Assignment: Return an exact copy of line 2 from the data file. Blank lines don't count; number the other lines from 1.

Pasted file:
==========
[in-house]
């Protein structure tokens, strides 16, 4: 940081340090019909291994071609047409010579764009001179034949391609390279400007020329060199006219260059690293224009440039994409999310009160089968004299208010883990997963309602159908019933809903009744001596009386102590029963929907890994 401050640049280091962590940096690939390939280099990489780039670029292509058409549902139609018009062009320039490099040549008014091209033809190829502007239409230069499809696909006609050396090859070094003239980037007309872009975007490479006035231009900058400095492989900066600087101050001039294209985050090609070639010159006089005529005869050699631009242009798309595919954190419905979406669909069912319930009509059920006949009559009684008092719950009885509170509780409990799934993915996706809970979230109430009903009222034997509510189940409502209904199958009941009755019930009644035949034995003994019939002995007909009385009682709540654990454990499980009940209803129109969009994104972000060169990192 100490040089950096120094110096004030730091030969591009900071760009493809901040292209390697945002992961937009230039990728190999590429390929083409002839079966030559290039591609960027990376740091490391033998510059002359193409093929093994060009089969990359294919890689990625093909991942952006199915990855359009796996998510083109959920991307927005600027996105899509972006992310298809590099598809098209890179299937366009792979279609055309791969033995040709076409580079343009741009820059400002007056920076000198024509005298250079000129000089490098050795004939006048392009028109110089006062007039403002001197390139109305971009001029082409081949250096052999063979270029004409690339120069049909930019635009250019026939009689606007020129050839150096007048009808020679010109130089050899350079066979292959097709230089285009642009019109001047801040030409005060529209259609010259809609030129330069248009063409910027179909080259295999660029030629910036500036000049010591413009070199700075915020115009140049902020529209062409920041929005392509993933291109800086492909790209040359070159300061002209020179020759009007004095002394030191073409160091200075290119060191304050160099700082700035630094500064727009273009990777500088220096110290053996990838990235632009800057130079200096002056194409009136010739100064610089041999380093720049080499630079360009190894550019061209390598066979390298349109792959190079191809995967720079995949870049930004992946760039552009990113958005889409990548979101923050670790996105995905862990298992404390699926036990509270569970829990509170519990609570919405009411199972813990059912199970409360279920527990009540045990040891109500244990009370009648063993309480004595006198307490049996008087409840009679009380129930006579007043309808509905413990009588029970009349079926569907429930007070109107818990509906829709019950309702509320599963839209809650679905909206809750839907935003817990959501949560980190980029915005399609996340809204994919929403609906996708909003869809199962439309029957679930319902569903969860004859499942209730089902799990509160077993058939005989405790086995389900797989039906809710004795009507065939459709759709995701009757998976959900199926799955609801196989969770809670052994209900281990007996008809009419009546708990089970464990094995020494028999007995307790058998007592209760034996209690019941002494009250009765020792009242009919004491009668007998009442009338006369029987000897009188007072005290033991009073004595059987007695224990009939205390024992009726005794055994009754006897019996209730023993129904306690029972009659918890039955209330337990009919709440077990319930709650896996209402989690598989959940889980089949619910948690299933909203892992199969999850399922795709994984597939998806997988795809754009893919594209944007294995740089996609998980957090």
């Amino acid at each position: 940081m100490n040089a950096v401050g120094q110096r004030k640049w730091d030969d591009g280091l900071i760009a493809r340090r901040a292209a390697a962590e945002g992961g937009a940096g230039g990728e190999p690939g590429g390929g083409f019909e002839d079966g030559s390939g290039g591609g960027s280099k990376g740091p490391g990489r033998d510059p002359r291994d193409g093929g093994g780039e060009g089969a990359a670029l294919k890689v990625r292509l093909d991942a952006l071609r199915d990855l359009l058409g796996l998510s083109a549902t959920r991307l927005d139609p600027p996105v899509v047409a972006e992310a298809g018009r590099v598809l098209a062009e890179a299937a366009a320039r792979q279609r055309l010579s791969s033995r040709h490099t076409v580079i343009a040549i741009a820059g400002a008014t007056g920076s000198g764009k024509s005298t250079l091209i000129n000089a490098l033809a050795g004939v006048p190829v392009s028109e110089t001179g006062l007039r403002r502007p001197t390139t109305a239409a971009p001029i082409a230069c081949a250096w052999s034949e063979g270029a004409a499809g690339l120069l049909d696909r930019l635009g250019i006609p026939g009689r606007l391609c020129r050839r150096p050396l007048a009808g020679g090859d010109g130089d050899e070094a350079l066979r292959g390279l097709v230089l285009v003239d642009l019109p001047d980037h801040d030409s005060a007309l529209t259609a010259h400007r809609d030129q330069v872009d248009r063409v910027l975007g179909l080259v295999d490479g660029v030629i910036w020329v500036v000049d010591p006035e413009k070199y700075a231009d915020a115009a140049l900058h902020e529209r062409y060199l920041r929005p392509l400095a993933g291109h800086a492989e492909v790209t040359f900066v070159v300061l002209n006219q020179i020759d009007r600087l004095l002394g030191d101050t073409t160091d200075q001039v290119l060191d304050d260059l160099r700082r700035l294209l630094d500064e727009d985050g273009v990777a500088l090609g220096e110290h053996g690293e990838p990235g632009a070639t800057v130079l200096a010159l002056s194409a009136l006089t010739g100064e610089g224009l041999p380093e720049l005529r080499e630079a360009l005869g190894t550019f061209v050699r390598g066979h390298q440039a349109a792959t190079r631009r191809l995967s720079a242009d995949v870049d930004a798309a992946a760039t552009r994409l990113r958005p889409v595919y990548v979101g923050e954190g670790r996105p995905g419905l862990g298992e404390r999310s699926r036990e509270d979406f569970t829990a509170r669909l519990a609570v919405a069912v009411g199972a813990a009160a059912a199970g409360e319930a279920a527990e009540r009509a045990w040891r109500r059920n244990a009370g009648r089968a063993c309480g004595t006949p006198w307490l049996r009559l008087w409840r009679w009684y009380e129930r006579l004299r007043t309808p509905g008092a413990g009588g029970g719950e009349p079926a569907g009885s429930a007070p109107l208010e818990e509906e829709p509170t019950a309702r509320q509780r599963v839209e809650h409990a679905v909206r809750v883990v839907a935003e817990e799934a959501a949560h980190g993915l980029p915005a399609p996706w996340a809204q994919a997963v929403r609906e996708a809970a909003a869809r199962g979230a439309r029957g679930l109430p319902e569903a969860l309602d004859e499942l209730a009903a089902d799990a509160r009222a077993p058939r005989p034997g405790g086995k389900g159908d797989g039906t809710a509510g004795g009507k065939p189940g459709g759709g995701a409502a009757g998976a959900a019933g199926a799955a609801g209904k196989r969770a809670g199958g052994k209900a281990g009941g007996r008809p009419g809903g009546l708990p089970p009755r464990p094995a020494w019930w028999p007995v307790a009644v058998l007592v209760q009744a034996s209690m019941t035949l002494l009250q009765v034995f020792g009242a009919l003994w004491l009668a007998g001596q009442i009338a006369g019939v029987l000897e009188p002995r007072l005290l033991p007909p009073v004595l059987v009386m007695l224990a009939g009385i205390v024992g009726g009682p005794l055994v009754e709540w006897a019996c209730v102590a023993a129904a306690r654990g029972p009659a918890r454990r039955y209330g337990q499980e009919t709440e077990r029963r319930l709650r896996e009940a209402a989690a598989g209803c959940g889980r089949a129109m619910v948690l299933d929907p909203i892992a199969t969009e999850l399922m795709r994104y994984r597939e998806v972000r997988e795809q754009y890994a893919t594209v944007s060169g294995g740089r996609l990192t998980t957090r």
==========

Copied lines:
């Protein structure tokens, strides 16, 4: 940081340090019909291994071609047409010579764009001179034949391609390279400007020329060199006219260059690293224009440039994409999310009160089968004299208010883990997963309602159908019933809903009744001596009386102590029963929907890994 401050640049280091962590940096690939390939280099990489780039670029292509058409549902139609018009062009320039490099040549008014091209033809190829502007239409230069499809696909006609050396090859070094003239980037007309872009975007490479006035231009900058400095492989900066600087101050001039294209985050090609070639010159006089005529005869050699631009242009798309595919954190419905979406669909069912319930009509059920006949009559009684008092719950009885509170509780409990799934993915996706809970979230109430009903009222034997509510189940409502209904199958009941009755019930009644035949034995003994019939002995007909009385009682709540654990454990499980009940209803129109969009994104972000060169990192 100490040089950096120094110096004030730091030969591009900071760009493809901040292209390697945002992961937009230039990728190999590429390929083409002839079966030559290039591609960027990376740091490391033998510059002359193409093929093994060009089969990359294919890689990625093909991942952006199915990855359009796996998510083109959920991307927005600027996105899509972006992310298809590099598809098209890179299937366009792979279609055309791969033995040709076409580079343009741009820059400002007056920076000198024509005298250079000129000089490098050795004939006048392009028109110089006062007039403002001197390139109305971009001029082409081949250096052999063979270029004409690339120069049909930019635009250019026939009689606007020129050839150096007048009808020679010109130089050899350079066979292959097709230089285009642009019109001047801040030409005060529209259609010259809609030129330069248009063409910027179909080259295999660029030629910036500036000049010591413009070199700075915020115009140049902020529209062409920041929005392509993933291109800086492909790209040359070159300061002209020179020759009007004095002394030191073409160091200075290119060191304050160099700082700035630094500064727009273009990777500088220096110290053996990838990235632009800057130079200096002056194409009136010739100064610089041999380093720049080499630079360009190894550019061209390598066979390298349109792959190079191809995967720079995949870049930004992946760039552009990113958005889409990548979101923050670790996105995905862990298992404390699926036990509270569970829990509170519990609570919405009411199972813990059912199970409360279920527990009540045990040891109500244990009370009648063993309480004595006198307490049996008087409840009679009380129930006579007043309808509905413990009588029970009349079926569907429930007070109107818990509906829709019950309702509320599963839209809650679905909206809750839907935003817990959501949560980190980029915005399609996340809204994919929403609906996708909003869809199962439309029957679930319902569903969860004859499942209730089902799990509160077993058939005989405790086995389900797989039906809710004795009507065939459709759709995701009757998976959900199926799955609801196989969770809670052994209900281990007996008809009419009546708990089970464990094995020494028999007995307790058998007592209760034996209690019941002494009250009765020792009242009919004491009668007998009442009338006369029987000897009188007072005290033991009073004595059987007695224990009939205390024992009726005794055994009754006897019996209730023993129904306690029972009659918890039955209330337990009919709440077990319930709650896996209402989690598989959940889980089949619910948690299933909203892992199969999850399922795709994984597939998806997988795809754009893919594209944007294995740089996609998980957090």